After a handful of exhibition games to get home crowds excited, the college basketball season starts in full swing on Tuesday with the Champions Classic on ESPN, featuring Michigan State vs Kansas and Duke vs Kentucky. That’s three of the country’s top four teams (and another in the top ten) squaring off in a pair of fantastic non-conference games to start the season.
Basketball season starts on Nov. 6 with the State Farm Champions Classic in Indianapolis with Michigan State, Kansas, Duke and Kentucky! Games tip at 7 and 9:30 p.m. on ESPN #collegehoops #basketball pic.twitter.com/WKie5PxDso
— Champions Classic (@championclassic) September 6, 2018
There’s just one problem with the two games.
They’re taking place on Election Night in a particularly charged political climate, where so much attention and focus will be on Tuesday night’s returns, even though it’s “just” a mid-term election.
In a world where “POLITICS!” and “CABLE NEWS!” have been frequently cited as reasons for ratings drops for sports programming (especially the NFL), who in their right mind decided to schedule such a great pair of college basketball games on Election Night?
Maybe it’s the Pacers’ fault, who have home games at Bankers Life Fieldhouse (where the two games will be held) on Saturday, Monday, and Wednesday that week. Maybe it’s the fault of one of the four teams involved, because they have other marquee games already scheduled.
Nah. It’s ESPN’s fault. The NBA schedule was announced in August. None of the four teams involved in the Champions Classic have significant non-conference games in the two or so weeks following the event.
ESPN announced that the games would air on Election Night back in *January*. Yes, they voluntarily decided to place these games on Election Night nearly ten months ago. The event, which is owned and operated by ESPN Events (like many other early season college basketball tournaments and college football bowl games), was actually moved up a week from recent years (including 2016, when it aired on November 15th…a week after Election Night).
The logic from ESPN was essentially “hey, college basketball season should start with these games, instead of awful non-conference games that rarely result in soul-crushing upsets!”
“We feel that there is natural connection to the start of the season and to the State Farm Champions Classic,” said Clint Overby, vice president of ESPN Events. “These four schools have come together to help build an exciting stage to launch the college basketball season.”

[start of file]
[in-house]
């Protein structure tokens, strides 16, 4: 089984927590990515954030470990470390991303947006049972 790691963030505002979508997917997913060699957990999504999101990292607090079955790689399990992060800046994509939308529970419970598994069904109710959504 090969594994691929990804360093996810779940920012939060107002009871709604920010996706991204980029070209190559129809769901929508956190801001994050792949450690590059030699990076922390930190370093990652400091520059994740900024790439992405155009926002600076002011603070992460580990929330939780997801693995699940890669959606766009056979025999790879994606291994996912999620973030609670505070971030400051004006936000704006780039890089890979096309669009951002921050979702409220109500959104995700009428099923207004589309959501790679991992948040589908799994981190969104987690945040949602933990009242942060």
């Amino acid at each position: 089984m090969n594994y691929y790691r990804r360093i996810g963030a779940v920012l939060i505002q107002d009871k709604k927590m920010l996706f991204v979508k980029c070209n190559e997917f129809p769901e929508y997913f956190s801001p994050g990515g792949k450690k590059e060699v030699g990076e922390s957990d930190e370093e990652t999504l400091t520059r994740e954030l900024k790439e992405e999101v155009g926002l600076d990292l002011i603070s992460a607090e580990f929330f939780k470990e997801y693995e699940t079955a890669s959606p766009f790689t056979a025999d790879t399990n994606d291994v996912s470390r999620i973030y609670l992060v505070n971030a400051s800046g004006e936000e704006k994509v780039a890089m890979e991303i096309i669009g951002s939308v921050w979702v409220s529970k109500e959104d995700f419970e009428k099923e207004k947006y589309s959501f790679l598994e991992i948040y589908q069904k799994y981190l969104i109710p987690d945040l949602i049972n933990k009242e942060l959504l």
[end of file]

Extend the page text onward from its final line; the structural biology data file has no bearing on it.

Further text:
And that makes sense, but by putting the Champions Classic on Election Night, you risk alienating viewers from all across the spectrum, from older fans that are immersed in the political world all year to younger fans who have been spurred into action and activism over the last year or so and are trying to make an impact.
But if ESPN was so desperate to move the Champions Classic up a week, they didn’t have a choice – it essentially had to take place on Tuesday, Election Night. On Monday, the network airs Monday Night Football. On Wednesday, they have an NBA doubleheader, and on Thursday, they’ve got college football (and would have to go head to head with Thursday Night Football). On Friday, they air one college basketball game and one NBA game, and Saturday is still flooded with college football. By that point, we’re already past the “start” of college basketball season, and there would have been no reason for the event to be moved in the first place.
To me, the funny thing comes a week later on November 13th, where the Champions Classic has aired in recent years. ESPN’s coverage on that evening consists of…the College Football Playoff Top 25 release show and two more parts of Basketball: A Love Story. They’re not even airing any other college basketball that night. The network essentially moved its premiere early season college basketball event up a week, head to head with Election Night coverage on something like nine networks, and punted on the next week where the event usually takes place.
Bang up job, everyone.